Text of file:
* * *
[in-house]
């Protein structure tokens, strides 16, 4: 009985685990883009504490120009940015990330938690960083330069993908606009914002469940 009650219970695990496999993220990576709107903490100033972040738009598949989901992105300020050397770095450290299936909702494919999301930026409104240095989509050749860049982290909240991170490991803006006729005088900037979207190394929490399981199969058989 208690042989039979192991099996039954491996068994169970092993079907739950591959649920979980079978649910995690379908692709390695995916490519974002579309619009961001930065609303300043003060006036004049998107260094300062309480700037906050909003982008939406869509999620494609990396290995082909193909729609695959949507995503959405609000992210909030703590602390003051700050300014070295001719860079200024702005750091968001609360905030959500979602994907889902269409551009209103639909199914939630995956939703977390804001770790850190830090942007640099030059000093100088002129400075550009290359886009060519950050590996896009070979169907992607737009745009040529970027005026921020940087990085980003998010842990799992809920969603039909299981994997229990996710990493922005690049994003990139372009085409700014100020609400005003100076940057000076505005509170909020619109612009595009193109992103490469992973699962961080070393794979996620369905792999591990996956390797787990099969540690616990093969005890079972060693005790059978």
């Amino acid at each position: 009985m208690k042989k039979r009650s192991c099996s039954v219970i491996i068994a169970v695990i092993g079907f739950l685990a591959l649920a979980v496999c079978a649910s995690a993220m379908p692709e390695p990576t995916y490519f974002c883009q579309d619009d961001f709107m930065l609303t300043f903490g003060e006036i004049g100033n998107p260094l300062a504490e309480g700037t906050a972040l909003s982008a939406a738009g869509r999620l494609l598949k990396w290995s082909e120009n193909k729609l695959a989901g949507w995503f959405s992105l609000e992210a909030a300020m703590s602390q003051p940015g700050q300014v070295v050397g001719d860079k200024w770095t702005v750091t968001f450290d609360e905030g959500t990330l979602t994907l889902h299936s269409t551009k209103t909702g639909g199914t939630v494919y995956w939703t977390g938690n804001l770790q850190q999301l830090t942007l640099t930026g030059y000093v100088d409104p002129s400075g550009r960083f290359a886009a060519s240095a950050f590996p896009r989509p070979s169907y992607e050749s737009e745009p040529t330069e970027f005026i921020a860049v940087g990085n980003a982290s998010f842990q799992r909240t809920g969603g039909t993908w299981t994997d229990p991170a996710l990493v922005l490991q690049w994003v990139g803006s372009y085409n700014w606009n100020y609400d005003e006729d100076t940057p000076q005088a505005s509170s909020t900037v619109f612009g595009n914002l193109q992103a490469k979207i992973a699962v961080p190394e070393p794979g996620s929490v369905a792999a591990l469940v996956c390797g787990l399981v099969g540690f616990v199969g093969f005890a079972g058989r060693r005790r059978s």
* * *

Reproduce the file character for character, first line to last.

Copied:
[in-house]
């Protein structure tokens, strides 16, 4: 009985685990883009504490120009940015990330938690960083330069993908606009914002469940 009650219970695990496999993220990576709107903490100033972040738009598949989901992105300020050397770095450290299936909702494919999301930026409104240095989509050749860049982290909240991170490991803006006729005088900037979207190394929490399981199969058989 208690042989039979192991099996039954491996068994169970092993079907739950591959649920979980079978649910995690379908692709390695995916490519974002579309619009961001930065609303300043003060006036004049998107260094300062309480700037906050909003982008939406869509999620494609990396290995082909193909729609695959949507995503959405609000992210909030703590602390003051700050300014070295001719860079200024702005750091968001609360905030959500979602994907889902269409551009209103639909199914939630995956939703977390804001770790850190830090942007640099030059000093100088002129400075550009290359886009060519950050590996896009070979169907992607737009745009040529970027005026921020940087990085980003998010842990799992809920969603039909299981994997229990996710990493922005690049994003990139372009085409700014100020609400005003100076940057000076505005509170909020619109612009595009193109992103490469992973699962961080070393794979996620369905792999591990996956390797787990099969540690616990093969005890079972060693005790059978």
């Amino acid at each position: 009985m208690k042989k039979r009650s192991c099996s039954v219970i491996i068994a169970v695990i092993g079907f739950l685990a591959l649920a979980v496999c079978a649910s995690a993220m379908p692709e390695p990576t995916y490519f974002c883009q579309d619009d961001f709107m930065l609303t300043f903490g003060e006036i004049g100033n998107p260094l300062a504490e309480g700037t906050a972040l909003s982008a939406a738009g869509r999620l494609l598949k990396w290995s082909e120009n193909k729609l695959a989901g949507w995503f959405s992105l609000e992210a909030a300020m703590s602390q003051p940015g700050q300014v070295v050397g001719d860079k200024w770095t702005v750091t968001f450290d609360e905030g959500t990330l979602t994907l889902h299936s269409t551009k209103t909702g639909g199914t939630v494919y995956w939703t977390g938690n804001l770790q850190q999301l830090t942007l640099t930026g030059y000093v100088d409104p002129s400075g550009r960083f290359a886009a060519s240095a950050f590996p896009r989509p070979s169907y992607e050749s737009e745009p040529t330069e970027f005026i921020a860049v940087g990085n980003a982290s998010f842990q799992r909240t809920g969603g039909t993908w299981t994997d229990p991170a996710l990493v922005l490991q690049w994003v990139g803006s372009y085409n700014w606009n100020y609400d005003e006729d100076t940057p000076q005088a505005s509170s909020t900037v619109f612009g595009n914002l193109q992103a490469k979207i992973a699962v961080p190394e070393p794979g996620s929490v369905a792999a591990l469940v996956c390797g787990l399981v099969g540690f616990v199969g093969f005890a079972g058989r060693r005790r059978s």